If you like what you hear, please consider joining our Patreon subscribers. For less than the cost of a beer, you get bonus content, exclusive merchandise, special giveaways, and you get to help us continue doing what we love.

The Who Goes There Podcast is available to subscribe to on iTunes right here. Not an iTunes user? You can listen on our Dread Central page. Can’t get enough? We also do that social media shit. You’ll find us on FacebookTwitterInstagramTwitch, and YouTube.

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Totem Review – It’s Not Always A Bad Thing To Look Up From The Bottom Level, If You Like That View

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Starring Kerris Dorsey, James Tupper, Ahna O’Reilly

Directed by Marcel Sarmiento


Following the untimely death of a family’s matriarchal figure, a young woman finds out that managing to hold all of the pieces in place becomes increasingly more difficult when otherworldly infiltrators make their presence felt. We’re going to have to work our way up this Totem, as

17 year old Kellie is the leading lady of the home following the passing of her mother Lexy, and with a needy father and tiny tot of a baby sister, she still keeps things in working order, regardless of the rather large hole that’s been left in the dynamic due to the death. Kellie’s dad after a while decides to ask his lady-friend to move in with the family, so that everyone can move onto a more peaceful existence…yeah, because those types of instances always seem to work seamlessly. As fate would have it, Kellie’s sense of pride is now taking a beating with the new woman in the mix, and her little sister’s new “visitor” is even more disturbed by this intruder – only question is, exactly who is this supernatural pal of sorts? Is it the spirit of their dead mother standing by to keep watch over the family, or is it something that’s found its way to this group, and has much more evil intentions at hand?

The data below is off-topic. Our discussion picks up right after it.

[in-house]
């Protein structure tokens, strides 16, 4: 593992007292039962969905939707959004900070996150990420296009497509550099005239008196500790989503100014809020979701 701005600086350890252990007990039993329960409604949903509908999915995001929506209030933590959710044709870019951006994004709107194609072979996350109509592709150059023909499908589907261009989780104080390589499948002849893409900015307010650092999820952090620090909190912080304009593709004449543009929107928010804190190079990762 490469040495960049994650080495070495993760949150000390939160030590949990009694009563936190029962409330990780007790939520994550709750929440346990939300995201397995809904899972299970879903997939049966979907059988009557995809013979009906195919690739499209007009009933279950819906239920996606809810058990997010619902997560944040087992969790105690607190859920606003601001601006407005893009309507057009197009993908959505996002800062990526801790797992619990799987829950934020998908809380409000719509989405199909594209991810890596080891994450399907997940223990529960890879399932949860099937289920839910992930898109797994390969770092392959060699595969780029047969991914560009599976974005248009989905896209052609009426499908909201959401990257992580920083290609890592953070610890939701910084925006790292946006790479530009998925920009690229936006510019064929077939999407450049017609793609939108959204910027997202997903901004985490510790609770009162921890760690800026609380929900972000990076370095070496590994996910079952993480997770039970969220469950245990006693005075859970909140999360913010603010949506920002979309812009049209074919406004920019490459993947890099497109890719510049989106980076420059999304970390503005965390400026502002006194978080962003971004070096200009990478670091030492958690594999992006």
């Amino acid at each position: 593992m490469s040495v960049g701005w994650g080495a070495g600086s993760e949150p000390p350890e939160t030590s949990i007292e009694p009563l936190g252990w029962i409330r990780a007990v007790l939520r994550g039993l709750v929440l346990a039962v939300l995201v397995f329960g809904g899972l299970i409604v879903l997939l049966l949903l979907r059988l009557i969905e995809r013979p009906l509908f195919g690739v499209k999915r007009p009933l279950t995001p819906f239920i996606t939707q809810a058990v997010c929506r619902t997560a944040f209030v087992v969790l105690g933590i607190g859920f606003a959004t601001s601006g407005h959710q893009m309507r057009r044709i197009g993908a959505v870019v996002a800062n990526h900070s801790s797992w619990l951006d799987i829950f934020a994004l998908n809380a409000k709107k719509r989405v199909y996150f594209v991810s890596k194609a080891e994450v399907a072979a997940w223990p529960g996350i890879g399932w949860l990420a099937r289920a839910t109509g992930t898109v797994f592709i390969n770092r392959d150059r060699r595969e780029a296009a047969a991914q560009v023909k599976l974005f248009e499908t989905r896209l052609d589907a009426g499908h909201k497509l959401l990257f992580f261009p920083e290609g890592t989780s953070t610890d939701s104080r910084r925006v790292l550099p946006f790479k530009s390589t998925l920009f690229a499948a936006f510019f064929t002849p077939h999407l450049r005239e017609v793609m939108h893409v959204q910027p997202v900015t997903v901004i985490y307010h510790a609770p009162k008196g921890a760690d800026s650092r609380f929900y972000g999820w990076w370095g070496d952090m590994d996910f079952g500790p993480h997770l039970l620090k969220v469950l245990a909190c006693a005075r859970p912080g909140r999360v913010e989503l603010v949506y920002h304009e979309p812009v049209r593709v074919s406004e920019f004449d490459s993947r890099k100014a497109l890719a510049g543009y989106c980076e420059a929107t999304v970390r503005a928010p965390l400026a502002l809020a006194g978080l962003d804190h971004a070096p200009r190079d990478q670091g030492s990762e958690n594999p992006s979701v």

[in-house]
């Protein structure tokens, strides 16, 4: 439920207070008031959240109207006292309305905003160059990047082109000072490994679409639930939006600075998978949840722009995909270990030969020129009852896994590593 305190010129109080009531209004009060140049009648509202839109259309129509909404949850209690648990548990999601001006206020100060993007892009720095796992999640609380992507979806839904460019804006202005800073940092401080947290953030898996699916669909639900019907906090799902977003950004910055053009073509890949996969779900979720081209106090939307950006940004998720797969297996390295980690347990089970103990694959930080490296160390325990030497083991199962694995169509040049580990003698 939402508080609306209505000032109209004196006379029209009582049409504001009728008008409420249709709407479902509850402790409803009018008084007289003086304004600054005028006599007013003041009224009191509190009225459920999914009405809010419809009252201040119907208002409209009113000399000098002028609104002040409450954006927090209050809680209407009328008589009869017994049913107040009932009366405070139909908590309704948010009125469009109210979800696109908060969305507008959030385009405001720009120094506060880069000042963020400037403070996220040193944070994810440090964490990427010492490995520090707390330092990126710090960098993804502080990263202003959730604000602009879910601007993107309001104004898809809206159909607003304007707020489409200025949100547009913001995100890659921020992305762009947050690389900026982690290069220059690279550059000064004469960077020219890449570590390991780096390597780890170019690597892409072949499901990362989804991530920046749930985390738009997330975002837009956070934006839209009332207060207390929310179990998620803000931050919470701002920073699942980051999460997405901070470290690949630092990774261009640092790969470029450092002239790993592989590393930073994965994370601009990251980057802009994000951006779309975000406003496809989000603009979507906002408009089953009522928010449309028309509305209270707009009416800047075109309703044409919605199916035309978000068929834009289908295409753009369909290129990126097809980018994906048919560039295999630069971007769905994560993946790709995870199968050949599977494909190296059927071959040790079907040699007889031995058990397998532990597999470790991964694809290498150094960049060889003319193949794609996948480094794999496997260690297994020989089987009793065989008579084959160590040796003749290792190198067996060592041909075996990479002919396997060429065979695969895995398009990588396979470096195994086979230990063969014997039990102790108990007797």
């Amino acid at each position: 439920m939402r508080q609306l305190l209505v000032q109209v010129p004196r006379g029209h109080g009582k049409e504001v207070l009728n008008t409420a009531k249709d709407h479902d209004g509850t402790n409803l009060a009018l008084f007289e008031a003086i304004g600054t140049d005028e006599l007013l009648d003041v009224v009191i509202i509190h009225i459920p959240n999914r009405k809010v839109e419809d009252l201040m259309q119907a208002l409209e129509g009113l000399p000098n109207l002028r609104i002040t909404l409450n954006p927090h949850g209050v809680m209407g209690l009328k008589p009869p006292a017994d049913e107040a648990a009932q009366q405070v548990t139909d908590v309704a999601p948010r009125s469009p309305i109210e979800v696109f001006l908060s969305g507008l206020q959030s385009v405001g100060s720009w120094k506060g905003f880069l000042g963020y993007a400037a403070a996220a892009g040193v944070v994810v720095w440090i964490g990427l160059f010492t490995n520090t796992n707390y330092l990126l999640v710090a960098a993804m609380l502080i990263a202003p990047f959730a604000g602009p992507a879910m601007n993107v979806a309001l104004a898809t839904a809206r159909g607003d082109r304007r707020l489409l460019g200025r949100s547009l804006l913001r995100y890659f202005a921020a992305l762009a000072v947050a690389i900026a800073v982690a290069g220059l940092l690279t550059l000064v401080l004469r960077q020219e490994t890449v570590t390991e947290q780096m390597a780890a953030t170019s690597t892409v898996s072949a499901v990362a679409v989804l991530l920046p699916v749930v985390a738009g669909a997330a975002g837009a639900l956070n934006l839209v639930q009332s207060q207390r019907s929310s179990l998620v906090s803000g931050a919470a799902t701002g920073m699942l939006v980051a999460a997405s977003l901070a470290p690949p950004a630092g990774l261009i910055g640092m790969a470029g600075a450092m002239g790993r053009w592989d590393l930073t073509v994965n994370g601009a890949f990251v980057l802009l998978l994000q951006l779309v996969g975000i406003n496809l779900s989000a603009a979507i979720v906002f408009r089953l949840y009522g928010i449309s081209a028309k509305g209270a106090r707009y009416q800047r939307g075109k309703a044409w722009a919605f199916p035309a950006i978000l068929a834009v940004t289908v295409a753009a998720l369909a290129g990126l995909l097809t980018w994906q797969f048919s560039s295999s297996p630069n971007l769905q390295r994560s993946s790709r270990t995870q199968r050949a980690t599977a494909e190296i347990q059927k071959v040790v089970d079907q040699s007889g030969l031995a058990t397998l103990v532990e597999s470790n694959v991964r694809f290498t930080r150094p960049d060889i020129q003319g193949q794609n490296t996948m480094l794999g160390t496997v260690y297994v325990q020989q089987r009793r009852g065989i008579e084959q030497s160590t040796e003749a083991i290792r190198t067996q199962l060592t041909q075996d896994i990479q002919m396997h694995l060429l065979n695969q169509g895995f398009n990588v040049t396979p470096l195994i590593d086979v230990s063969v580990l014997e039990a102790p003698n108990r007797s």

What works here is the context of something innately malicious that has found its way into the home – there are only a couple moments that come off as unsettling, but the notion of having to weave through more than half the film acting as a sullen-teen drama is rather painful. The presentation of the “broken family” is one that’s been done to death, and with better results overall, and that’s not to say that the movie is a complete loss, it just takes far too much weeding through at times stale performances and even more stagnant pacing to get to a moderately decent late-stage conclusion to the film. Under the direction of Marcel Sarmiento (Deadgirl), I’d truly hoped for something a bit more along the lines of a disturbing project such as that one, but the only thing disturbing was the time I’d invested in checking this one out. My best advice is to tune into the Lifetime channel if you want a sulky teen-melodrama with a tinge of horror, or you could simply jump into this one and work your way up…but it’s a LONG way to the top.

  • Film
2.0

Summary

Sulky, moody, and ridden with teen-angst buried in the middle of a supernatural mystery – SOUNDS like a decent premise, doesn’t it?